It is a good thing that Boeing dropped out of the controversial air tanker project. Hopefully, they had national security in mind when they found their union was behaving badly. The union leaders were more concerned with respect than a three-year contract offer that includes bonuses totaling at least $5,000 and averaging $6,400, raises averaging 11 percent, pension increases and a 3 percent cost-of-living adjustment – $34,000 in average pay and benefit gains per employee.
Tom Wroblewski, president of Machinists District Lodge 751, declared in a statement Friday that Boeing had “disrespected the finest aerospace workers anywhere on the planet” by failing to meet machinists’ expectations.
‘Failing to meet machinists’ expectations?’ Ignorant of anything but gimme gimme gimme, it would be helpful for unions to learn of the consequences of what the union is asking for. Ask any employee in the auto industry what biting your nose to spite your face will get you. Unemployed.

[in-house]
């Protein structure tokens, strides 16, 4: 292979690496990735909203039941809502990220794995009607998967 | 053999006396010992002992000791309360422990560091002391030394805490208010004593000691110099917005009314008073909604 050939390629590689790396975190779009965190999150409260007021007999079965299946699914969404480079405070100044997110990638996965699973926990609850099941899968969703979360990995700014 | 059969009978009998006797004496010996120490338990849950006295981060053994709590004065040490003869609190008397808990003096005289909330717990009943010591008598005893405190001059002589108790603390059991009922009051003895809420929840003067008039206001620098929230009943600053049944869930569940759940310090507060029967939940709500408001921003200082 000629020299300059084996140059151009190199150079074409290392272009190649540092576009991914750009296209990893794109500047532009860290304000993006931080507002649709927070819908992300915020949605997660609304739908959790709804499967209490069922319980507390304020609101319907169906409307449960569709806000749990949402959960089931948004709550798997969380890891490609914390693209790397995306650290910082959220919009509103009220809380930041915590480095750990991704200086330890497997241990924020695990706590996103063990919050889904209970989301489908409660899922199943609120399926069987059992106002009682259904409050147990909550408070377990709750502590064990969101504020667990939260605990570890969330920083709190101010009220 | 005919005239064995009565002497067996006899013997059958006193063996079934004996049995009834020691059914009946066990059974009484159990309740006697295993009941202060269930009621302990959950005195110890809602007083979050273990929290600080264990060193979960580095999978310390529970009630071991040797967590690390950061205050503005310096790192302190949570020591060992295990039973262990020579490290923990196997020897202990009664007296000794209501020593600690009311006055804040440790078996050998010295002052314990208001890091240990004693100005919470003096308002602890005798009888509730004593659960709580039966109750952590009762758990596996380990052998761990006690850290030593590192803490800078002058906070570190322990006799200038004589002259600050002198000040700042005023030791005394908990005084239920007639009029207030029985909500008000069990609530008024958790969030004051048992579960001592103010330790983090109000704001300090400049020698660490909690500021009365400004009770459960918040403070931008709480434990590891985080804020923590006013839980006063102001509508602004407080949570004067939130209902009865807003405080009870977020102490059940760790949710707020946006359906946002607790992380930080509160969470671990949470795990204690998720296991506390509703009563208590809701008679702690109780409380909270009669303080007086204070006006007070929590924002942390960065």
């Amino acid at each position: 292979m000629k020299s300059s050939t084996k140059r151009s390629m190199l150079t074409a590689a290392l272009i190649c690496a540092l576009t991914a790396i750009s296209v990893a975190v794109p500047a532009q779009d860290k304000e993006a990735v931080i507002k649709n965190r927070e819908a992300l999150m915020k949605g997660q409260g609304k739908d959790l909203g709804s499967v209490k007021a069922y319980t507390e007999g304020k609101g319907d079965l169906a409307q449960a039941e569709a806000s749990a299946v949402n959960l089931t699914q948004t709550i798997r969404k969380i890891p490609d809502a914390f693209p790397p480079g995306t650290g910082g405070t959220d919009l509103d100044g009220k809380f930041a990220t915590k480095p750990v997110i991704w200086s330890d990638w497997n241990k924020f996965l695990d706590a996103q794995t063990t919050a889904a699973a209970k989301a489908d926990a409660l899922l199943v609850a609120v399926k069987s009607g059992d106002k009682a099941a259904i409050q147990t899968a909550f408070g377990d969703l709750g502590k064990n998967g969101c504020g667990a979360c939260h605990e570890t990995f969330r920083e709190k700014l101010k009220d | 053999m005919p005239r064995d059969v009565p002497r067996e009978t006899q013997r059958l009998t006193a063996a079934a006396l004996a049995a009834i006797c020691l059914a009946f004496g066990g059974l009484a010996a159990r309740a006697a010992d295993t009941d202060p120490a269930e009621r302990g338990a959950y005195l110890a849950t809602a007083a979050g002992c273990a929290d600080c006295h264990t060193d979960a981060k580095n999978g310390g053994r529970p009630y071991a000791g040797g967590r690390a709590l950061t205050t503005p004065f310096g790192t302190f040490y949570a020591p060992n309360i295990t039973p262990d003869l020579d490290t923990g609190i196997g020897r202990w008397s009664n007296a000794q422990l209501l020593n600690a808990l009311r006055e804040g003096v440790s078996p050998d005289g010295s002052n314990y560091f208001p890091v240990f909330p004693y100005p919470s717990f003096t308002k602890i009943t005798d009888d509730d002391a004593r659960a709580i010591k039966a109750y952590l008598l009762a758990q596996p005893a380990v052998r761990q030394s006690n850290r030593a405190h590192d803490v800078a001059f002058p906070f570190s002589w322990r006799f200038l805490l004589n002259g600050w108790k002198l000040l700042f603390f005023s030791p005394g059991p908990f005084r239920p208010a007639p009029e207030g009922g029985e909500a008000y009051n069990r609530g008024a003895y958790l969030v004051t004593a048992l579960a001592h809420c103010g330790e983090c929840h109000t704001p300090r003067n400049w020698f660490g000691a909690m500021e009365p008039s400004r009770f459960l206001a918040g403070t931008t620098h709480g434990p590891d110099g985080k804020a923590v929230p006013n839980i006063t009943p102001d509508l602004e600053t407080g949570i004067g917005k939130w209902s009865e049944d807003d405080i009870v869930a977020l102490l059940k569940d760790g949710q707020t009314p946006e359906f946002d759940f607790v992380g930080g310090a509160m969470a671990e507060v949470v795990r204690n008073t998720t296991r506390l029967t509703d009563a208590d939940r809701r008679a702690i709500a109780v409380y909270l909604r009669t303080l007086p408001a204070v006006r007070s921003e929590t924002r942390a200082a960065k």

“We’re not greedy, we just want a piece of the pie,” said Scott Daniels as he helped make picket signs late Friday. “They offer us bonuses. We don’t want bonuses.” Machinists want an improved 401k and improved vacation, he said.
It has been three or four decades since raises of 11 percent were remotely considered reasonable. 11% then is like 5% today. Unions need to do something different. Instead of trying to trade roles with management, they should start a new company to their liking. Maybe call it Paradise Inc.. The all-pay and no-work company, where they can get everything they want, whenever they want. Oh, and dues will be 100% of their pay. And as part of their orientation, they get a free CD of Aretha Franklin’s single, R E S P E C T.